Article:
Trust your own taste and read whatever you’re passionate about – without snobbishness or judgement. If you’re facing a challenge, whether it’s landscaping a garden or saving your marriage, then turn to books for advice and inspiration.
19. Take notes
When you engage with a book, you appreciate it more. And the more you enjoy reading the more you’ll want to keep going.
Dedicate a separate notebook to your reading notes and keep it nearby to jot down observations or memorable passages.
Here’s how to take notes while reading:
- copy down favorite quotes and passages from novels
- jot down a plot summary to help you keep track of plot twists and new characters
- copy down summaries and bullet points from non-fiction books
- write down observations and anecdotes from non-fiction books
- jot down facts and figures, or suggestions for further reading
20. Read short stories, poetry and essays
A short story or poem can re-ignite your love of reading when you’re feeling stuck. Collections and anthologies let you enjoy reading without committing to a longer book.
They’re also great if you don’t have much time to read, or if you want down-time between longer books.
21. Start again if you’re falling behind
You’ll likely fall behind when trying to establish a reading habit.
Forgive yourself and get back into reading with an easy book if you’ve been away for awhile.
22. Keep your books visible
Display your books on shelves and stacks on your nightstand. When your books are in plain sight – and when they’re a beautiful part of your home – you’ll be inspired to read more.
23. Create a reading nook
Get a comfortable armchair or lay out a rug and some throw pillows on your balcony to create a cozy reading nook. The more comfortable it feels, the more you’ll look forward to reading.
24. Read physical books
If you work long hours in front of a computer, then give your eyes a break and pick up a physical book.
Make your reading more special with a beautiful edition. It’s been proven that reading paper books has certain benefits you won’t get from reading on a screen.
25. Find trusted recommendations
Whether it’s a good friend or a bookish account on Instagram, curate a list of trusted people with tastes similar to yours. Recommendations make it easier to pick out your next book – and more likely that you’ll love it.
26. Read whenever you’re bored
Smartphones and TV series are often a default reaction to boredom.
Replace those habits and form new rituals of flipping through an art guide, listening to an audio book or unwinding with a great novel.
If you want to read more, then train your mind to look beyond Netflix and social media for entertainment.
27. Try a new genre
Surprise yourself and venture off your beaten path towards books you wouldn’t normally read.
Try a sci-fi novel or a Western epic for a change, or pick up a non-fiction book or a memoir about an unfamiliar personality.
Read What is Slow Living? for more tips on a slower and more mindful life.
I loved that you mentioned that you can read the plot synopsis before choosing a book to read. I have decided that I spend too much time online and I would like to figure out how to start reading more so I can exercise my brain and my eyes better. It would be great to find a book that can satisfy my needs, so I am glad that I found these tips.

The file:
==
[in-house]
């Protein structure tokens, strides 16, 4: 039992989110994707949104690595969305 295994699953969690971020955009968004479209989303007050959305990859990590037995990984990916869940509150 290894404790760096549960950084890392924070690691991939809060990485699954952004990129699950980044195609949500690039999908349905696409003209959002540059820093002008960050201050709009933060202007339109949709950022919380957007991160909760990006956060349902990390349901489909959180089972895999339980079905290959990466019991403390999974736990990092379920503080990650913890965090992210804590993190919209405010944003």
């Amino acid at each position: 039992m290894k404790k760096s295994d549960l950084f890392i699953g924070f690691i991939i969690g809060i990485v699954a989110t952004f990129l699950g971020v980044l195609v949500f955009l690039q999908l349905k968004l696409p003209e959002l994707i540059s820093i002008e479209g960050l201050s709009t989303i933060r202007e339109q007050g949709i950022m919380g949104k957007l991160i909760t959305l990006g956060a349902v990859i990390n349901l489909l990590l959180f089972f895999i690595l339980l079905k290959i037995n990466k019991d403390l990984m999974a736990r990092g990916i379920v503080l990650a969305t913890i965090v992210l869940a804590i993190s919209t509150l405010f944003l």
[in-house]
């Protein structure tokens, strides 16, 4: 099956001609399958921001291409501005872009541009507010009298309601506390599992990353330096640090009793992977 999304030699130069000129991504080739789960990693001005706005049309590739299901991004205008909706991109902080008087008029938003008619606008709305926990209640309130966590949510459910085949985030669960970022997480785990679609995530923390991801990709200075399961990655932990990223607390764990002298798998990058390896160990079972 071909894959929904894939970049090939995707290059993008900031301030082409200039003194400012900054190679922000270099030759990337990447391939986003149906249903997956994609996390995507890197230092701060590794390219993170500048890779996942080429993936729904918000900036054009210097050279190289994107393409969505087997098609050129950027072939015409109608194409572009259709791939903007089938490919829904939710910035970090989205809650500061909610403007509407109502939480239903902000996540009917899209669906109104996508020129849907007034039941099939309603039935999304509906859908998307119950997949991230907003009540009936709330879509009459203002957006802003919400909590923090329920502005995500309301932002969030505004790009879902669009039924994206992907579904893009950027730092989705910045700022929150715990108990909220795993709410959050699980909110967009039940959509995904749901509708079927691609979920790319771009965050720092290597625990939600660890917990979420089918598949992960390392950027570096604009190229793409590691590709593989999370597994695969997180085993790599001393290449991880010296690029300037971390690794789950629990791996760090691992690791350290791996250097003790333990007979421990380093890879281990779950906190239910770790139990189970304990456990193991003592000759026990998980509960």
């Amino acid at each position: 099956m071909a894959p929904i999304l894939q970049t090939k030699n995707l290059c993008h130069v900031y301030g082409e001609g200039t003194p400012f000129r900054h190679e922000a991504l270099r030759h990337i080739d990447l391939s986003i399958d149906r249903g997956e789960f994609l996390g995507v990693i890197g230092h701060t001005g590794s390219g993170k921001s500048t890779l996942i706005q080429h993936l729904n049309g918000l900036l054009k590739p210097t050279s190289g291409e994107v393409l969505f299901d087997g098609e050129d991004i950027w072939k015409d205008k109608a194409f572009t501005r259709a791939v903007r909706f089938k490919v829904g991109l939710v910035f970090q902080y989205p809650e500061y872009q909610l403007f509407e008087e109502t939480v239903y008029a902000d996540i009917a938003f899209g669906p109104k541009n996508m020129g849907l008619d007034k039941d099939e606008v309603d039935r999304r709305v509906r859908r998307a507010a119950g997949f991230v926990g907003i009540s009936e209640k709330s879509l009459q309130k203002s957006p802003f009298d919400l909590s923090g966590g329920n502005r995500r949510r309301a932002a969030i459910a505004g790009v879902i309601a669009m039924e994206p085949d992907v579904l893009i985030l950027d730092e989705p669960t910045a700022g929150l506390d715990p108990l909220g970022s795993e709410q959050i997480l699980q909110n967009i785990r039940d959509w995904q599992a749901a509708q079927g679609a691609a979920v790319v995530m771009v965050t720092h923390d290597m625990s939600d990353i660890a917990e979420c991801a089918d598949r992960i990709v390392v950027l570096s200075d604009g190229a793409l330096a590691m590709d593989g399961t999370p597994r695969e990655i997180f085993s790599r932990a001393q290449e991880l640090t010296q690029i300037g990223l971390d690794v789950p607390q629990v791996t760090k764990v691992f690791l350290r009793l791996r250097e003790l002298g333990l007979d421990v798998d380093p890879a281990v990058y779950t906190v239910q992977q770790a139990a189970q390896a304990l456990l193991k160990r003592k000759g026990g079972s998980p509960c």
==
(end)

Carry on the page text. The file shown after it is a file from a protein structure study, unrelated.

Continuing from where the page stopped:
Thank you, Faylinn! Reading the plot synopsis can definitely get you enthusiastic about reading a book.. And for me it’s much easier to get the gist of the plot before reading so I can then focus on the writing and enjoy the language without worrying about keeping all the characters straight.
Ever since I joined college, I have hardly had any time to read books for enjoyment. Thanks for mentioning that I should read books from the authors I already like. Hopefully, I will be able to read a few books over the break!
I hope so too! It can be overwhelming at college, but reading something lighter could be a good break from your required texts.
I loved how you mentioned the schedule reading time in your day! Recently I decided that I want to look into getting more books so that I can start reading more often, and I want to make sure that I can stick to my goal. I’ll make sure to keep these tips in mind once I find some more books to start reading.
Thank you, Kate, I’m so happy that you’ve found this helpful! I don’t think I’d read much at all if I didn’t schedule it in.
My cousin has been thinking about reading more books and she wants to make sure that she can spend her time better. She would really like to get some help from a professional so that she can read really good books and she can learn a lot more while she has a lot more time. Thanks for your tips about how reading at night can be really useful snd reading just 20 pages a night can make it a long way.
Thank you for this! Loved the Goodreads and podcasts recommendations as well XD
Great post Dee! These are all great tips. I appreciate that you mentioned giving up n books. If you don’t just stop reading books when your not interested anymore you will end up turning reading into a guilt trip. I should be reading but uggg. Don’t do that. Enjoy your book or don’t read it! I have also found that using the online library and my kindle paper white or Audiobooks (when I’m doing house work) is a great way to get through more books! And I have great book friends who always have suggestions!